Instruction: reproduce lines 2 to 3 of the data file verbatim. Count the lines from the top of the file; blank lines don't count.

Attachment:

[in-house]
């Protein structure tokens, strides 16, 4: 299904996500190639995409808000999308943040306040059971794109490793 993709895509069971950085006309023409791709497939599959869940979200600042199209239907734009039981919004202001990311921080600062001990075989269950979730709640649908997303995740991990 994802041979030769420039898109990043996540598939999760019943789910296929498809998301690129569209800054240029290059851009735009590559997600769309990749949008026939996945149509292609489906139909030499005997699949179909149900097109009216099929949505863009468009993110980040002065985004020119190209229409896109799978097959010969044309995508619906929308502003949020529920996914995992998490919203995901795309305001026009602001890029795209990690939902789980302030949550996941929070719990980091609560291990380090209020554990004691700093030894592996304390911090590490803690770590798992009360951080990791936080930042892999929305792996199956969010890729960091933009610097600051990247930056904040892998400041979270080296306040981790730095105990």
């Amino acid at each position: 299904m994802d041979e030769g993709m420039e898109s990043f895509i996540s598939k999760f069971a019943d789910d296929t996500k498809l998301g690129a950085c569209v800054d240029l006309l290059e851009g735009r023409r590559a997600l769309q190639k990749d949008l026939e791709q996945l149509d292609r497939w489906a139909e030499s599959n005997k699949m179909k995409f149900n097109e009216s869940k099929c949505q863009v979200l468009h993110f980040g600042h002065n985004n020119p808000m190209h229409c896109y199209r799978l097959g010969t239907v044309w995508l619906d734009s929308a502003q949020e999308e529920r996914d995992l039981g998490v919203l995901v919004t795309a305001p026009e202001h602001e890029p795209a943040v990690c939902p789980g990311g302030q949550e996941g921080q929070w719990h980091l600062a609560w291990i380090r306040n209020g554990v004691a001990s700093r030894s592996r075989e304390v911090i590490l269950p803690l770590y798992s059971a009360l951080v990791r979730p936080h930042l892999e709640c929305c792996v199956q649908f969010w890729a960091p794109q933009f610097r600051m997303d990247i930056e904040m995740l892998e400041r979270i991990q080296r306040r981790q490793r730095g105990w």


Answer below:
């Protein structure tokens, strides 16, 4: 299904996500190639995409808000999308943040306040059971794109490793 993709895509069971950085006309023409791709497939599959869940979200600042199209239907734009039981919004202001990311921080600062001990075989269950979730709640649908997303995740991990 994802041979030769420039898109990043996540598939999760019943789910296929498809998301690129569209800054240029290059851009735009590559997600769309990749949008026939996945149509292609489906139909030499005997699949179909149900097109009216099929949505863009468009993110980040002065985004020119190209229409896109799978097959010969044309995508619906929308502003949020529920996914995992998490919203995901795309305001026009602001890029795209990690939902789980302030949550996941929070719990980091609560291990380090209020554990004691700093030894592996304390911090590490803690770590798992009360951080990791936080930042892999929305792996199956969010890729960091933009610097600051990247930056904040892998400041979270080296306040981790730095105990």
């Amino acid at each position: 299904m994802d041979e030769g993709m420039e898109s990043f895509i996540s598939k999760f069971a019943d789910d296929t996500k498809l998301g690129a950085c569209v800054d240029l006309l290059e851009g735009r023409r590559a997600l769309q190639k990749d949008l026939e791709q996945l149509d292609r497939w489906a139909e030499s599959n005997k699949m179909k995409f149900n097109e009216s869940k099929c949505q863009v979200l468009h993110f980040g600042h002065n985004n020119p808000m190209h229409c896109y199209r799978l097959g010969t239907v044309w995508l619906d734009s929308a502003q949020e999308e529920r996914d995992l039981g998490v919203l995901v919004t795309a305001p026009e202001h602001e890029p795209a943040v990690c939902p789980g990311g302030q949550e996941g921080q929070w719990h980091l600062a609560w291990i380090r306040n209020g554990v004691a001990s700093r030894s592996r075989e304390v911090i590490l269950p803690l770590y798992s059971a009360l951080v990791r979730p936080h930042l892999e709640c929305c792996v199956q649908f969010w890729a960091p794109q933009f610097r600051m997303d990247i930056e904040m995740l892998e400041r979270i991990q080296r306040r981790q490793r730095g105990w």